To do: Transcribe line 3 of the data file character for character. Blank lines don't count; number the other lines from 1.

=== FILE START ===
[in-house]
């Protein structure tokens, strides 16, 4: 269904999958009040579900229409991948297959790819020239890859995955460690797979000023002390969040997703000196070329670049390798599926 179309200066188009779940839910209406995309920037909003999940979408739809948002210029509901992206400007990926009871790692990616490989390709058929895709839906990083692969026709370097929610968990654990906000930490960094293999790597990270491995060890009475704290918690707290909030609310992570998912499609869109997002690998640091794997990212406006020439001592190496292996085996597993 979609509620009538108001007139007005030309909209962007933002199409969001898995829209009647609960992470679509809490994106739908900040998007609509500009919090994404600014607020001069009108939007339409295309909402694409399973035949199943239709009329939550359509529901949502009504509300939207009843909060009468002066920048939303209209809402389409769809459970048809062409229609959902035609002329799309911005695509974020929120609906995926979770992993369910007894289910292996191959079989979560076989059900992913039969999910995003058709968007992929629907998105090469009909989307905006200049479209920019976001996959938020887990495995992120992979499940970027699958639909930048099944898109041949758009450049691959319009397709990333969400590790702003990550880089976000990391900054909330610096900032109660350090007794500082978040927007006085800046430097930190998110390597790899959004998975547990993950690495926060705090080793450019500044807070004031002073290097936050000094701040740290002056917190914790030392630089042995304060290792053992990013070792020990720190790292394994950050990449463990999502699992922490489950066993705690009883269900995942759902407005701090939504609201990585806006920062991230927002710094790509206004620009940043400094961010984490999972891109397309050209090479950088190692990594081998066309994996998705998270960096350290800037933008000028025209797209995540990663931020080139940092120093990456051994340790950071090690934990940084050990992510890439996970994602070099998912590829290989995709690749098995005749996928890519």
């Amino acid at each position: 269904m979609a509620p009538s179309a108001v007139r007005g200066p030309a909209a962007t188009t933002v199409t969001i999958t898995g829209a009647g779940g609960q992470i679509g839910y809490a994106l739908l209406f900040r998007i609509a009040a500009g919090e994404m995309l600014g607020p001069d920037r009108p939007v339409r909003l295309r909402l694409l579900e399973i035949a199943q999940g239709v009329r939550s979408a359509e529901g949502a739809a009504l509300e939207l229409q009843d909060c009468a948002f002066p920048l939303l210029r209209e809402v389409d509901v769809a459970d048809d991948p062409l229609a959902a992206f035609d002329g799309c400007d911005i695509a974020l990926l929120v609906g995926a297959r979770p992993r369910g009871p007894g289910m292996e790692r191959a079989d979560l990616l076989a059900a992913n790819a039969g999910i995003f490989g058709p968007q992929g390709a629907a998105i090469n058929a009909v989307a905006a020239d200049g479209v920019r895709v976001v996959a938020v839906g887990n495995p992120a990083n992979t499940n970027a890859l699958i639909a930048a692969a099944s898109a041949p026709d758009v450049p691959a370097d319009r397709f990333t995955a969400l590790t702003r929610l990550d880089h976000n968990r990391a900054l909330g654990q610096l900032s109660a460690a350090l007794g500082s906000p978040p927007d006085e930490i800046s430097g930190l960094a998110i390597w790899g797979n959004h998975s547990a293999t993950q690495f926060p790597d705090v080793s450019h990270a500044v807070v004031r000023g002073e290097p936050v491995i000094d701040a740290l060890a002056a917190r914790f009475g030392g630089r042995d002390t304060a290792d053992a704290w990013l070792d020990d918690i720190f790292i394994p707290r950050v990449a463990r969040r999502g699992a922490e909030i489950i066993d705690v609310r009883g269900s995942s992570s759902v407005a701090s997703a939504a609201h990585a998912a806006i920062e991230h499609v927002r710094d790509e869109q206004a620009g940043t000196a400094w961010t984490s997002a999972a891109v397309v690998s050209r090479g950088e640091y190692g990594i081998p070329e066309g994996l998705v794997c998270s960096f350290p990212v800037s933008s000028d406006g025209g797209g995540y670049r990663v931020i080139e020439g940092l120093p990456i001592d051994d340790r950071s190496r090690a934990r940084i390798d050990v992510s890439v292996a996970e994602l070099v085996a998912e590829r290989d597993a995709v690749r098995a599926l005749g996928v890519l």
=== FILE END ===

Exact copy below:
């Amino acid at each position: 269904m979609a509620p009538s179309a108001v007139r007005g200066p030309a909209a962007t188009t933002v199409t969001i999958t898995g829209a009647g779940g609960q992470i679509g839910y809490a994106l739908l209406f900040r998007i609509a009040a500009g919090e994404m995309l600014g607020p001069d920037r009108p939007v339409r909003l295309r909402l694409l579900e399973i035949a199943q999940g239709v009329r939550s979408a359509e529901g949502a739809a009504l509300e939207l229409q009843d909060c009468a948002f002066p920048l939303l210029r209209e809402v389409d509901v769809a459970d048809d991948p062409l229609a959902a992206f035609d002329g799309c400007d911005i695509a974020l990926l929120v609906g995926a297959r979770p992993r369910g009871p007894g289910m292996e790692r191959a079989d979560l990616l076989a059900a992913n790819a039969g999910i995003f490989g058709p968007q992929g390709a629907a998105i090469n058929a009909v989307a905006a020239d200049g479209v920019r895709v976001v996959a938020v839906g887990n495995p992120a990083n992979t499940n970027a890859l699958i639909a930048a692969a099944s898109a041949p026709d758009v450049p691959a370097d319009r397709f990333t995955a969400l590790t702003r929610l990550d880089h976000n968990r990391a900054l909330g654990q610096l900032s109660a460690a350090l007794g500082s906000p978040p927007d006085e930490i800046s430097g930190l960094a998110i390597w790899g797979n959004h998975s547990a293999t993950q690495f926060p790597d705090v080793s450019h990270a500044v807070v004031r000023g002073e290097p936050v491995i000094d701040a740290l060890a002056a917190r914790f009475g030392g630089r042995d002390t304060a290792d053992a704290w990013l070792d020990d918690i720190f790292i394994p707290r950050v990449a463990r969040r999502g699992a922490e909030i489950i066993d705690v609310r009883g269900s995942s992570s759902v407005a701090s997703a939504a609201h990585a998912a806006i920062e991230h499609v927002r710094d790509e869109q206004a620009g940043t000196a400094w961010t984490s997002a999972a891109v397309v690998s050209r090479g950088e640091y190692g990594i081998p070329e066309g994996l998705v794997c998270s960096f350290p990212v800037s933008s000028d406006g025209g797209g995540y670049r990663v931020i080139e020439g940092l120093p990456i001592d051994d340790r950071s190496r090690a934990r940084i390798d050990v992510s890439v292996a996970e994602l070099v085996a998912e590829r290989d597993a995709v690749r098995a599926l005749g996928v890519l």